say in a
that a "global decline in the cost of capital beginning around 1980 induced
firms to shift away from labour and toward capital, financed in part with an
increase in corporate saving. Whereas in 1975 a majority of global investment
was funded by household saving, in recent years global investment is funded
primarily from corporate saving. "
They document that the global labour share has significantly declined over the
last 30 years. This decline was associated with a significant increase in the
flow of corporate saving, which is generally the largest component of national
saving. A global decline in the cost of capital beginning around 1980 induced
firms to shift away from labour and toward capital, financed in part with an
increase in corporate saving.
Of the 51 countries with more than 10 years of data between 1975 and 2007, 36
exhibited downward trends in their corporate labour share. Of the trend
estimates that are statistically significant, 29 are negative while only 10 are
Margaret Jacobson and Filippo Occhino of the
Cleveland Fed said
last September: "Labour income has declined as a share of total income earned
in the United States. This decline was caused by several factors, including a
change in the technology used to produce goods and services, increased
globalization and trade openness, and developments in labour market institutions
and policies." (See figure 1)
The economists says that according to data from the
Bureau of Economic Analysis, labour's share of gross national income fluctuated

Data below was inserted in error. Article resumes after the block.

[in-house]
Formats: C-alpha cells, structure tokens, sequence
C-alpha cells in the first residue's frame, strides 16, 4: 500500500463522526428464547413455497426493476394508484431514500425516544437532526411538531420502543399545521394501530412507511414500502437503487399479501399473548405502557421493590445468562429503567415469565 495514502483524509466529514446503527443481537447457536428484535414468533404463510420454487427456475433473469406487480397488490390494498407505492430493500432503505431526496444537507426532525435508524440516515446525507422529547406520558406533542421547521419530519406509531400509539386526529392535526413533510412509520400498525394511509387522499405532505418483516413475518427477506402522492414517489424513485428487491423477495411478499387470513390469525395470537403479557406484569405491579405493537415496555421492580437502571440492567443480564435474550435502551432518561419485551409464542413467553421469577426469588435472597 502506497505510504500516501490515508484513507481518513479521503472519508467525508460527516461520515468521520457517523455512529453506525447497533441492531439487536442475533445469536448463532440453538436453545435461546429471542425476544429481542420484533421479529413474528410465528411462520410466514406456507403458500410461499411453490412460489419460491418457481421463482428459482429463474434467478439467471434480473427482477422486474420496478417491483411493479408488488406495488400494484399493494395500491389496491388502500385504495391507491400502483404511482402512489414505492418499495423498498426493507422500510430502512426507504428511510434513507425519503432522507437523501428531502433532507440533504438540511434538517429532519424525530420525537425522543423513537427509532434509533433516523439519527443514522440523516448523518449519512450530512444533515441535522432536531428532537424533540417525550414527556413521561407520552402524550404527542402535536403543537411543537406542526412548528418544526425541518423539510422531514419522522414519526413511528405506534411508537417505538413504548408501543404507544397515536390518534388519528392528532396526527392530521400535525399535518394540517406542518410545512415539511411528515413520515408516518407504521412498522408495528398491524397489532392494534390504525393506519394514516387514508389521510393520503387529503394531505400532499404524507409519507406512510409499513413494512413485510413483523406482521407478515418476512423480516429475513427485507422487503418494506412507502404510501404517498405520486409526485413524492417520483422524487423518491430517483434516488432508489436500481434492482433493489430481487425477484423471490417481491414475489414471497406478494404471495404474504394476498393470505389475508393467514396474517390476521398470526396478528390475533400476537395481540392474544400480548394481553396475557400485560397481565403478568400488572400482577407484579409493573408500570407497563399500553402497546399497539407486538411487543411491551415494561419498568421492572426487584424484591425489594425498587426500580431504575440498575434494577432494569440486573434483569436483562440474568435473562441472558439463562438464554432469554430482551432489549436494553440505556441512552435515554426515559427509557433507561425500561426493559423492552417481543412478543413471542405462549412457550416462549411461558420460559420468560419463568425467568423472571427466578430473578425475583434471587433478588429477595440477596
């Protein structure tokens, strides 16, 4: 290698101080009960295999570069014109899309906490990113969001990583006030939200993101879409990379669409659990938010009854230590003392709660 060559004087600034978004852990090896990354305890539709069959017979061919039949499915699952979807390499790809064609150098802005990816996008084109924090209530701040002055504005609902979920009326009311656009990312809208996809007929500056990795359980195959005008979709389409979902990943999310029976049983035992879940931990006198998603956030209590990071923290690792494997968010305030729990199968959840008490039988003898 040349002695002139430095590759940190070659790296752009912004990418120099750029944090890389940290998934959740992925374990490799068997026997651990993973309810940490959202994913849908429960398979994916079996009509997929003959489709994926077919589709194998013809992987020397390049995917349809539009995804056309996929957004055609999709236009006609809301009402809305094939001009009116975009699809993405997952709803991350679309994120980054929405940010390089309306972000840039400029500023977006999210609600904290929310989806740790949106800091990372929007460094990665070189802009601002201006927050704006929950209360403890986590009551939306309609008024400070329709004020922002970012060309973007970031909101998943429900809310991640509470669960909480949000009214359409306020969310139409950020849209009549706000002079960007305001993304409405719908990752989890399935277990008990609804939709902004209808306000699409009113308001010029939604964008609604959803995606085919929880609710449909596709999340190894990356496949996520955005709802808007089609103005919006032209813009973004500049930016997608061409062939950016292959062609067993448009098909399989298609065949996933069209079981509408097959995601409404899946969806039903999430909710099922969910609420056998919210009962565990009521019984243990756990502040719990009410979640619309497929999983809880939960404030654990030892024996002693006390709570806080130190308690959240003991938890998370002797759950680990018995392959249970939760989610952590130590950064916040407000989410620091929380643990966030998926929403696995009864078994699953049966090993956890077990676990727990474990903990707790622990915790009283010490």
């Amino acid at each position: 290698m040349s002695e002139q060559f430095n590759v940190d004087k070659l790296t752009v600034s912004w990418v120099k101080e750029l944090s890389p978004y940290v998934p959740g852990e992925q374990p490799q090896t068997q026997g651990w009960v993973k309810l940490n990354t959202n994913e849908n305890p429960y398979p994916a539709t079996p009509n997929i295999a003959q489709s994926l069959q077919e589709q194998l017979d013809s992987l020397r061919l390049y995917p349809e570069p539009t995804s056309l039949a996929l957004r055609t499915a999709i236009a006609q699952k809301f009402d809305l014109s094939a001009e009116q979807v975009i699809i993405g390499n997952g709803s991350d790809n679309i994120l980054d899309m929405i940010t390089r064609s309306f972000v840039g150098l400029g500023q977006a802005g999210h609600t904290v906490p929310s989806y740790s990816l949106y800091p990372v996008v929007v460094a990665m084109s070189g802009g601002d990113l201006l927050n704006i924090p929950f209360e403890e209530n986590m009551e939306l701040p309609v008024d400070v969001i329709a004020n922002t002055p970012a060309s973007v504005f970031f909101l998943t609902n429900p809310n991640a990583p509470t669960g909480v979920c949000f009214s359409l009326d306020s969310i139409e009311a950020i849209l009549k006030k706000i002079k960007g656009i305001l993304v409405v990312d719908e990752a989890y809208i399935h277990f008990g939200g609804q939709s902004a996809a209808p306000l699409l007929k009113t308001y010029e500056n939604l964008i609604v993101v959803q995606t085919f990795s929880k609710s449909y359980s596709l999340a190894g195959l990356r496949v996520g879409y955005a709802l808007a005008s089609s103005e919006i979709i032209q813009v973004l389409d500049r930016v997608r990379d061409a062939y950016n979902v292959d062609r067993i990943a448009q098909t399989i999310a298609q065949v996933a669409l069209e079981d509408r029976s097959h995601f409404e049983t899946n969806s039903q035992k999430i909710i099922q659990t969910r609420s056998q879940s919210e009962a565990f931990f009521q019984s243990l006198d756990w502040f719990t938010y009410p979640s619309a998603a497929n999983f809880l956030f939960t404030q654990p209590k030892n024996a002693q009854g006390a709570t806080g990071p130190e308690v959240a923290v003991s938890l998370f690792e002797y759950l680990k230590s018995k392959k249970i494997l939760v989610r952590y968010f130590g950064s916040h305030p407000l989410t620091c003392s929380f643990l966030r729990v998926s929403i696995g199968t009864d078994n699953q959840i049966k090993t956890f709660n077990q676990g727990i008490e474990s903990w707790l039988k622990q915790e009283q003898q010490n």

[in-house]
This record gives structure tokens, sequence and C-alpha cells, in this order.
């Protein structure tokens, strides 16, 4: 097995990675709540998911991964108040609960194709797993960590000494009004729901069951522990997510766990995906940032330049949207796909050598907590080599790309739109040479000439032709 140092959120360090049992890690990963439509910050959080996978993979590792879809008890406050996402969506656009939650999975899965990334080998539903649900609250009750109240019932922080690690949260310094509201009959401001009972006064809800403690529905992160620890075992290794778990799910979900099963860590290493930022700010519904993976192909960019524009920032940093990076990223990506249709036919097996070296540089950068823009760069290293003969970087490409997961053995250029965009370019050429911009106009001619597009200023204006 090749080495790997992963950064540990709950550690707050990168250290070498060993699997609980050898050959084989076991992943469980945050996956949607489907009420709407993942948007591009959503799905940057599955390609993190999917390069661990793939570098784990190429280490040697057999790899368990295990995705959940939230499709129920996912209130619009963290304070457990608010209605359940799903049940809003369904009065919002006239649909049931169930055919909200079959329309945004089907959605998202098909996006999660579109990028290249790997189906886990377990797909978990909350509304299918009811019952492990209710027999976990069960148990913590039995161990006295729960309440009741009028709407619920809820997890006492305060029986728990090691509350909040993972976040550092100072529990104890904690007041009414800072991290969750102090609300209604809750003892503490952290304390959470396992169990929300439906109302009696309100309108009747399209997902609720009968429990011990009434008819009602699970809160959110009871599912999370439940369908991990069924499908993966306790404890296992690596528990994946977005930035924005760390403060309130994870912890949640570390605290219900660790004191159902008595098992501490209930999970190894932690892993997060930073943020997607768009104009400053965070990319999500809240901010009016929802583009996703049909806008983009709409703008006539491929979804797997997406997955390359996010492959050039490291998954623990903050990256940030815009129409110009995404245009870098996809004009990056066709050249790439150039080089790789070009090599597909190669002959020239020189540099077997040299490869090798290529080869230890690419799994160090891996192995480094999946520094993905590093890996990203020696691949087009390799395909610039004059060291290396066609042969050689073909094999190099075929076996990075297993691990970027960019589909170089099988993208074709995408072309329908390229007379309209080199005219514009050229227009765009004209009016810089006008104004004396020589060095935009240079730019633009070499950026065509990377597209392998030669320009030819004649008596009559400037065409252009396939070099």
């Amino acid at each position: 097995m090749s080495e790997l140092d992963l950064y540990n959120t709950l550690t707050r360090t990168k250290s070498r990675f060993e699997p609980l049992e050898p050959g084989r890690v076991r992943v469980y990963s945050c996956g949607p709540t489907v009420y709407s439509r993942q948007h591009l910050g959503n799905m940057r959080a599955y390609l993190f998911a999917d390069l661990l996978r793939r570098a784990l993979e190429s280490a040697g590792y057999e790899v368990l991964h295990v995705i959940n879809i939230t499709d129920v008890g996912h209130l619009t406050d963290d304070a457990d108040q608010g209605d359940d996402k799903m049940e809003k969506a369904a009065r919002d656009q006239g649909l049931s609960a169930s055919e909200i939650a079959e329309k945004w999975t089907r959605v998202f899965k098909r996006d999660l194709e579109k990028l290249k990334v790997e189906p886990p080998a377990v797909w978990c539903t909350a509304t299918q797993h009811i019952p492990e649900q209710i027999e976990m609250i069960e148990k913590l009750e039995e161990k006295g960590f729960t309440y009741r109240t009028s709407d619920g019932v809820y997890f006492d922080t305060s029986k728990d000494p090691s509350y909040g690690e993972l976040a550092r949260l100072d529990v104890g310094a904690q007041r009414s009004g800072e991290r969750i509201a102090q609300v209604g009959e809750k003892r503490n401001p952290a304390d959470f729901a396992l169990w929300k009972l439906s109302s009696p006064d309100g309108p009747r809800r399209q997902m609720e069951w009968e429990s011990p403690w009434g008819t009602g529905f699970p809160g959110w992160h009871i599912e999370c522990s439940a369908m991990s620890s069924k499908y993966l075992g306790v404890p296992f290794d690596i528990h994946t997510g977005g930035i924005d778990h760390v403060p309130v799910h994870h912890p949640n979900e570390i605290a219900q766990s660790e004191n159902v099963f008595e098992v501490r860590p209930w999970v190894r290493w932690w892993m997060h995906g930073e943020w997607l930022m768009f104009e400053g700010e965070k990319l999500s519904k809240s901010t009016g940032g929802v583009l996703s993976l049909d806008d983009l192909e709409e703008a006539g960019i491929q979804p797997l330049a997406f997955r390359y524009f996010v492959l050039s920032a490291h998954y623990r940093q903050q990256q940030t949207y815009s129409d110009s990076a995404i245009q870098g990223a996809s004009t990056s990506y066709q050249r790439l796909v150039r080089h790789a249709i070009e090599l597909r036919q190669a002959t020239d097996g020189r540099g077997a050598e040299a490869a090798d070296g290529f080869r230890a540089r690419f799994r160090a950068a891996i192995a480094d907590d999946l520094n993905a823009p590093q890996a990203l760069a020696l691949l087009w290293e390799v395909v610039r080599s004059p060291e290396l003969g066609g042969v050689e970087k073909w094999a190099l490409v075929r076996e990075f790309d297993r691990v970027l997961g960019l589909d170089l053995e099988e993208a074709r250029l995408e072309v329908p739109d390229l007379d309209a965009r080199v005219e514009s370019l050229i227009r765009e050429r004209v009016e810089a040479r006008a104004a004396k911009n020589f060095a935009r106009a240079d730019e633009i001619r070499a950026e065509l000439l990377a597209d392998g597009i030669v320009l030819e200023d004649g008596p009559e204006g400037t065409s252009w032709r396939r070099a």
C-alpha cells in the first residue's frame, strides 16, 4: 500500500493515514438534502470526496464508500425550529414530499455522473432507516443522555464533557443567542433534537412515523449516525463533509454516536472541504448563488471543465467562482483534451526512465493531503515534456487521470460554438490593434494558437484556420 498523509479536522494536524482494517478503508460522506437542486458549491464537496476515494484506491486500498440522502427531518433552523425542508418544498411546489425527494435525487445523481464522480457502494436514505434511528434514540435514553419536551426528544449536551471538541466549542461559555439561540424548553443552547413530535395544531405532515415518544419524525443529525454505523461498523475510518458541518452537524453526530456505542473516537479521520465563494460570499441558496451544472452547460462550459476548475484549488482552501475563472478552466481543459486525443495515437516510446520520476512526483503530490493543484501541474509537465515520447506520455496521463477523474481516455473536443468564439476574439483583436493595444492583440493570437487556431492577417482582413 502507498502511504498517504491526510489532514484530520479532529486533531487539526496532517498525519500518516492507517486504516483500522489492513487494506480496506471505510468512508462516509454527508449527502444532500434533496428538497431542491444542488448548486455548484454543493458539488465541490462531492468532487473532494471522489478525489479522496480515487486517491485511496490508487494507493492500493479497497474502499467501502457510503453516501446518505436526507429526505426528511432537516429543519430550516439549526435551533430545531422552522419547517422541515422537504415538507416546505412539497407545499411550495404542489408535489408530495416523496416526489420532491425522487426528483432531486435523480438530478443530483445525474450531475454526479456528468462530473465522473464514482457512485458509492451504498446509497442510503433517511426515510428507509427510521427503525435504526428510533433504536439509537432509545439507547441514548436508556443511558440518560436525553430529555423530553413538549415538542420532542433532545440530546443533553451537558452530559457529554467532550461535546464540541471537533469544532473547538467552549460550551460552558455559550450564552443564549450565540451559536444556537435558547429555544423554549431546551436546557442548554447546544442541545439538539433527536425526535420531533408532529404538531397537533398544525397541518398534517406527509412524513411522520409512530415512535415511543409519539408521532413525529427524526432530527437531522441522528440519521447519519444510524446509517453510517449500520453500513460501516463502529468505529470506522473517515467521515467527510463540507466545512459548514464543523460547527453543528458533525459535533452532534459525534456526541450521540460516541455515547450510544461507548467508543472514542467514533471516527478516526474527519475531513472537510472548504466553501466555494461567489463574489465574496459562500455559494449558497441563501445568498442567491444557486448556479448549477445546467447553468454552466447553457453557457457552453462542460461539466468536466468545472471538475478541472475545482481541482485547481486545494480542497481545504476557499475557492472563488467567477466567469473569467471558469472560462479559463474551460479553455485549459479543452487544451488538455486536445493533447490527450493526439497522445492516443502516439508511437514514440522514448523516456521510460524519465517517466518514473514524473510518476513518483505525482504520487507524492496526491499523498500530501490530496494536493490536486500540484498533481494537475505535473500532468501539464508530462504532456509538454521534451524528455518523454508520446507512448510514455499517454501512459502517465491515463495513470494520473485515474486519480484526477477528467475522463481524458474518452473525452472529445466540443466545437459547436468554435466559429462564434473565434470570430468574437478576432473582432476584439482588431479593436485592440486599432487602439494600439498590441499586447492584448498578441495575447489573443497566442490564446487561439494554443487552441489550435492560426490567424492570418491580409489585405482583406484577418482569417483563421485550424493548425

around 67% during the 1980s, 1990s, and early 2000s, but it has declined since
then and now stands at 63.8%. According to the Bureau of Labour Statistics, the
ratio of compensation to output for the nonfarm business sector fluctuated
around 65% until the early 1980s and has declined steadily since, from 63%
during the 1980s and 1990s to 58.2% most recently. Finally, a 2011 study of
income tax returns and demographic data by the CBO (CBO 2011) finds that
labour’s share of income decreased from 75% in 1979 to 67% in 2007.
In these times of recession, most workers have
little bargaining power. So a rise in sales goes into profits rather than being
recycled out as wages. Profits should finance investments and therefore
ultimately boost economic activity. However, the low consumer demand is keeping
business investment low.
The Wall Street Journal reported last month that the Bureau of
Labour Statistics (BLS) estimates about 9.2m Americans are
members of private or federal unions from a workforce in an employed nonfarm
workforce of 143m.